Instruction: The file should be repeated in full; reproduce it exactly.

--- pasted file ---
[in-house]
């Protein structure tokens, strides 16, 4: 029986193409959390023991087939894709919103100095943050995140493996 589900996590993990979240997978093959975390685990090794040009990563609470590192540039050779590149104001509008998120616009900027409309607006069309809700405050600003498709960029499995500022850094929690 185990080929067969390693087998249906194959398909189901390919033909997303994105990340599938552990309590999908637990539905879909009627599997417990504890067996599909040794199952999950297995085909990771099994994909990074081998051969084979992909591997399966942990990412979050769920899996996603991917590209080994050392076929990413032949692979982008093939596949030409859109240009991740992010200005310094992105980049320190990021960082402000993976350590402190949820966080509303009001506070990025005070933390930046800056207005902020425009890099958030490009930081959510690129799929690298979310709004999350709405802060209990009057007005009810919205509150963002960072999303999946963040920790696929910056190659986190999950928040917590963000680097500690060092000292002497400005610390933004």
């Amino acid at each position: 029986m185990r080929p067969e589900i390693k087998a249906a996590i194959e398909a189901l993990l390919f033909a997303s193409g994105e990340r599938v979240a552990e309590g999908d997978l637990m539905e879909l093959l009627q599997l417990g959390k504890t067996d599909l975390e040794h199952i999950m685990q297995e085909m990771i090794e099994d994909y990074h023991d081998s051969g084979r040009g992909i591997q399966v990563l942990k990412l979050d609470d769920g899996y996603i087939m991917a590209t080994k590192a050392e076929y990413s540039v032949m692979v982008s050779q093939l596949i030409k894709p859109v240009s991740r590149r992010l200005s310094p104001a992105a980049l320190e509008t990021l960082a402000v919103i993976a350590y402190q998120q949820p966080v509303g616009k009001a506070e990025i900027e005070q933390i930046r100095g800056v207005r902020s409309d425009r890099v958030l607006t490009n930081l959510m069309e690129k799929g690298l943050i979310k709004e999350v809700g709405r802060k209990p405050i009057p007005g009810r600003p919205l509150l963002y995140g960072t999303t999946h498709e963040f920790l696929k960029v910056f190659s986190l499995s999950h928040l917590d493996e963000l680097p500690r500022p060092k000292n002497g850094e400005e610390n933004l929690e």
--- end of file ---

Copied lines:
[in-house]
């Protein structure tokens, strides 16, 4: 029986193409959390023991087939894709919103100095943050995140493996 589900996590993990979240997978093959975390685990090794040009990563609470590192540039050779590149104001509008998120616009900027409309607006069309809700405050600003498709960029499995500022850094929690 185990080929067969390693087998249906194959398909189901390919033909997303994105990340599938552990309590999908637990539905879909009627599997417990504890067996599909040794199952999950297995085909990771099994994909990074081998051969084979992909591997399966942990990412979050769920899996996603991917590209080994050392076929990413032949692979982008093939596949030409859109240009991740992010200005310094992105980049320190990021960082402000993976350590402190949820966080509303009001506070990025005070933390930046800056207005902020425009890099958030490009930081959510690129799929690298979310709004999350709405802060209990009057007005009810919205509150963002960072999303999946963040920790696929910056190659986190999950928040917590963000680097500690060092000292002497400005610390933004």
């Amino acid at each position: 029986m185990r080929p067969e589900i390693k087998a249906a996590i194959e398909a189901l993990l390919f033909a997303s193409g994105e990340r599938v979240a552990e309590g999908d997978l637990m539905e879909l093959l009627q599997l417990g959390k504890t067996d599909l975390e040794h199952i999950m685990q297995e085909m990771i090794e099994d994909y990074h023991d081998s051969g084979r040009g992909i591997q399966v990563l942990k990412l979050d609470d769920g899996y996603i087939m991917a590209t080994k590192a050392e076929y990413s540039v032949m692979v982008s050779q093939l596949i030409k894709p859109v240009s991740r590149r992010l200005s310094p104001a992105a980049l320190e509008t990021l960082a402000v919103i993976a350590y402190q998120q949820p966080v509303g616009k009001a506070e990025i900027e005070q933390i930046r100095g800056v207005r902020s409309d425009r890099v958030l607006t490009n930081l959510m069309e690129k799929g690298l943050i979310k709004e999350v809700g709405r802060k209990p405050i009057p007005g009810r600003p919205l509150l963002y995140g960072t999303t999946h498709e963040f920790l696929k960029v910056f190659s986190l499995s999950h928040l917590d493996e963000l680097p500690r500022p060092k000292n002497g850094e400005e610390n933004l929690e």